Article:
Wikio - Top Blogs - Religion and belief

Friday, 5 June 2015

Crossroads: lives which are not linear

Like many of us at St Martin-in-the-Fields I have enjoyed beginning to peruse and reflect on ‘The Bridge’ exhibition which will be with us until 31st July.

When an exhibition includes lots of works, as does ‘The Bridge’ with 47 pieces, it is easy to be distracted from the piece you are viewing by other works nearby that have not yet been seen. However, art rewards contemplation, so on my first view I thought I would focus on one image rather than the totality of the exhibition.

‘Crossroads’ by Azadeh Ghotbi is an abstract painting in which cubist planes in yellows and greens combine to form the sinuous curves of crossing and connecting paths. Each coloured line, Ghotbi writes, ‘represents a person with a unique story, cultural background, belief system and sensibility.’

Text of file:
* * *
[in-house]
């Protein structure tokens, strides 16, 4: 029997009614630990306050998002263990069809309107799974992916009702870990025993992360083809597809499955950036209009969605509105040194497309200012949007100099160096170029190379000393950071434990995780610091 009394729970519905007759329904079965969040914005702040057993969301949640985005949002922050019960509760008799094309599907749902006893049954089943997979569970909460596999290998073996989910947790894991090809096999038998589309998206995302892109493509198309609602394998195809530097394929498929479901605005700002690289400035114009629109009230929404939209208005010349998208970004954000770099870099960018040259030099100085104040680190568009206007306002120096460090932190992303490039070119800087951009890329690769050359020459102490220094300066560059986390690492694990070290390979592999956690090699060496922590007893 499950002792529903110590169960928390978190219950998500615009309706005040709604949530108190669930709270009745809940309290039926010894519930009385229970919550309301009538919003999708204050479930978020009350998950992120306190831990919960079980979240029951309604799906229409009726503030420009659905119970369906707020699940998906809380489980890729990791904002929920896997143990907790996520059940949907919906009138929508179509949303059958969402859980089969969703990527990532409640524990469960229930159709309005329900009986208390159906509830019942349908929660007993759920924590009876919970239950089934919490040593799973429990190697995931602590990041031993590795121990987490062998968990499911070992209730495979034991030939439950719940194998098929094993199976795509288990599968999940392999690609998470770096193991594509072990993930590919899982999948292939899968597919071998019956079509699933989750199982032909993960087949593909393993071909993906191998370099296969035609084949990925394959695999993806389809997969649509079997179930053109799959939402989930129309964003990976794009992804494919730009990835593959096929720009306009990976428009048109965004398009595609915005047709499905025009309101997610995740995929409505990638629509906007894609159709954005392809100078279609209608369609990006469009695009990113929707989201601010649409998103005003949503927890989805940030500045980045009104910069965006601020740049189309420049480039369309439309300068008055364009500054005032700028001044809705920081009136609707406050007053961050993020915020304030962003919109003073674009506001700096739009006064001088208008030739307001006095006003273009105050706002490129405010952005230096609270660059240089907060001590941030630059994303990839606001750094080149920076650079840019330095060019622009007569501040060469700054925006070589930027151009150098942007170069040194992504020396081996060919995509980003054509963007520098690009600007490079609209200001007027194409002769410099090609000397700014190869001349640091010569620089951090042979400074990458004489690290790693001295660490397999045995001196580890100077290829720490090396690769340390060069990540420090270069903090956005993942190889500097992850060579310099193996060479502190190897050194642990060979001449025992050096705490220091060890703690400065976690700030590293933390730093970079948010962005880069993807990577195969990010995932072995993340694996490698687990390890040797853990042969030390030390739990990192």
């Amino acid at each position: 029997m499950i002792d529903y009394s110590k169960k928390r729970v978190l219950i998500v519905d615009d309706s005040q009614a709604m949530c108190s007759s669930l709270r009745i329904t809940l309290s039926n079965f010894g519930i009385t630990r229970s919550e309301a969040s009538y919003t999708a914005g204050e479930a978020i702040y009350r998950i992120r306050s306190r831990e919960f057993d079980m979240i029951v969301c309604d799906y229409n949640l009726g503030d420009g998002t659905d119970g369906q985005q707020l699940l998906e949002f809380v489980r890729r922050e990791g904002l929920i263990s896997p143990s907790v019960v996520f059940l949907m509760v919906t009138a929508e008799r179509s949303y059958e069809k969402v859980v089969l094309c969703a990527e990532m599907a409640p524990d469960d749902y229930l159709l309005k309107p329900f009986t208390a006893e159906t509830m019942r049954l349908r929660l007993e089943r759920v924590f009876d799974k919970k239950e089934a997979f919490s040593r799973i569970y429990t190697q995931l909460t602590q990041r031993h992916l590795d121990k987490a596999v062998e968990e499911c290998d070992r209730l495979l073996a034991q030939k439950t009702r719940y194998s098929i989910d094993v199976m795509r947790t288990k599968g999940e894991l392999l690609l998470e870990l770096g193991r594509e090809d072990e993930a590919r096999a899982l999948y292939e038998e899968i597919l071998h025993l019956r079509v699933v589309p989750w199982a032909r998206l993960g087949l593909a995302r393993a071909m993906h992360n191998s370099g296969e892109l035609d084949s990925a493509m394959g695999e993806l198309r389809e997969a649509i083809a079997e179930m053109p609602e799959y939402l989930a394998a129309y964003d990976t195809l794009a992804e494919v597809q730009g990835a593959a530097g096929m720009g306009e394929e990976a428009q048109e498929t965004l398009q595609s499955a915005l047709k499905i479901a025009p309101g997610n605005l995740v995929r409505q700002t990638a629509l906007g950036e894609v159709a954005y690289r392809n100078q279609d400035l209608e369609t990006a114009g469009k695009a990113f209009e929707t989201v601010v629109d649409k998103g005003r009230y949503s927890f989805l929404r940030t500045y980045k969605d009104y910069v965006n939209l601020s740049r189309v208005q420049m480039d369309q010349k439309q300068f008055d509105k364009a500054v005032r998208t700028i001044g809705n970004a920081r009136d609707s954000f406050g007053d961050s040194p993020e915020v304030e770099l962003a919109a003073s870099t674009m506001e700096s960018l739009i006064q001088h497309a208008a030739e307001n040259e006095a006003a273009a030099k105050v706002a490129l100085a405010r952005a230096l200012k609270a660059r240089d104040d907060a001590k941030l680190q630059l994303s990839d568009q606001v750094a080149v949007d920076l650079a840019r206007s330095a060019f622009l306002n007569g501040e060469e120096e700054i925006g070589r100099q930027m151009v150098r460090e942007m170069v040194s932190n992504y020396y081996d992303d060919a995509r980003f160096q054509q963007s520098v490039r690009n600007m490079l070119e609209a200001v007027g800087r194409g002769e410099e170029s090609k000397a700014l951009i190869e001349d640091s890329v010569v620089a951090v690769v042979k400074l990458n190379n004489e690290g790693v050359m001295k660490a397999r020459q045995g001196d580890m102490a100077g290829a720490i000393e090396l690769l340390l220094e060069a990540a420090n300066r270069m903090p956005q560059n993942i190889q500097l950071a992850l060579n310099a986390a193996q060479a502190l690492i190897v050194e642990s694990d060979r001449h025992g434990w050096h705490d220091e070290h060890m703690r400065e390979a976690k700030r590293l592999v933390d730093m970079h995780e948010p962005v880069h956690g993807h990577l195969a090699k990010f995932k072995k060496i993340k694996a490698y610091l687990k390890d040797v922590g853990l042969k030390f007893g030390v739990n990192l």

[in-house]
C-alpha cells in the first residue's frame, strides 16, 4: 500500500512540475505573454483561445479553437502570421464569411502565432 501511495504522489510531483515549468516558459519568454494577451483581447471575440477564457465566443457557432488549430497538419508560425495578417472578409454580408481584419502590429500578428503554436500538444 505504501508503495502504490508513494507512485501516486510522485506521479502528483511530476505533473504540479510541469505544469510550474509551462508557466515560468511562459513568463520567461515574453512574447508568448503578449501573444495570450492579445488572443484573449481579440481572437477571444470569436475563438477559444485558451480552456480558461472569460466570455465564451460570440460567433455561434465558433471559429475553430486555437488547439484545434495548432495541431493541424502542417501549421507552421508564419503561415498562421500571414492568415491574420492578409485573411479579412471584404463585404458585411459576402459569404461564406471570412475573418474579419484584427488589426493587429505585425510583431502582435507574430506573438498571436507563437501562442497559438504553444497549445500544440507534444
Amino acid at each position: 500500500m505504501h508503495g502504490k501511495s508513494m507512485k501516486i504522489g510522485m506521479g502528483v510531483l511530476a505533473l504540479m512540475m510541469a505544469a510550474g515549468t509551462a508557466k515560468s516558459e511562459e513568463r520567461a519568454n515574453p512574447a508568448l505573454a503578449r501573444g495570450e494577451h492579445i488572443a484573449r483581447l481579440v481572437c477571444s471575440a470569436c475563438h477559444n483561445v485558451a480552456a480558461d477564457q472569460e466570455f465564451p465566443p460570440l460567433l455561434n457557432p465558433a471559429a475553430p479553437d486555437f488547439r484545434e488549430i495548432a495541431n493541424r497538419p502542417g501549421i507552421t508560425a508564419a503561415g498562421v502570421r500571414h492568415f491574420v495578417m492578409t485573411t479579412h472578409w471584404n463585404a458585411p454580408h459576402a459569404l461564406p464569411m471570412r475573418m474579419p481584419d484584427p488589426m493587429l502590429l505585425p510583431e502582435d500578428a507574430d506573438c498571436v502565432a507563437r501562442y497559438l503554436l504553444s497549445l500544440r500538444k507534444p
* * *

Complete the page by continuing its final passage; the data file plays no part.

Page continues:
The painting derives from her own personal experience as someone who was born a Muslim, attended a Catholic School, married an atheist, and whose bridesmaids were Muslim and Jewish respectively. As a result, the painting depicts the interaction of our lives; lives which, as she says, ‘are not linear’ but which cross, bridge and impact each other.

Various statements have been made in philosophy and art suggesting that God does not move the world in a straight line or build in straight lines. These statements are contentious in terms of the natural world but make absolute sense when applied to building or sustaining community. If we live along straight lines only, we effectively live parallel lives. This may be why I recently heard someone apply this phrase to the curved lines of our EastWindow.

So, while it is here, do have a good look at Azadeh Ghotbi’s ‘Crossroads’ and see what it suggests to you both about the nature of our community here at St Martin’s and the relational God that we worship.


Mick Jagger featuring Lenny Kravitz - God Gave Me Everything.

No comments: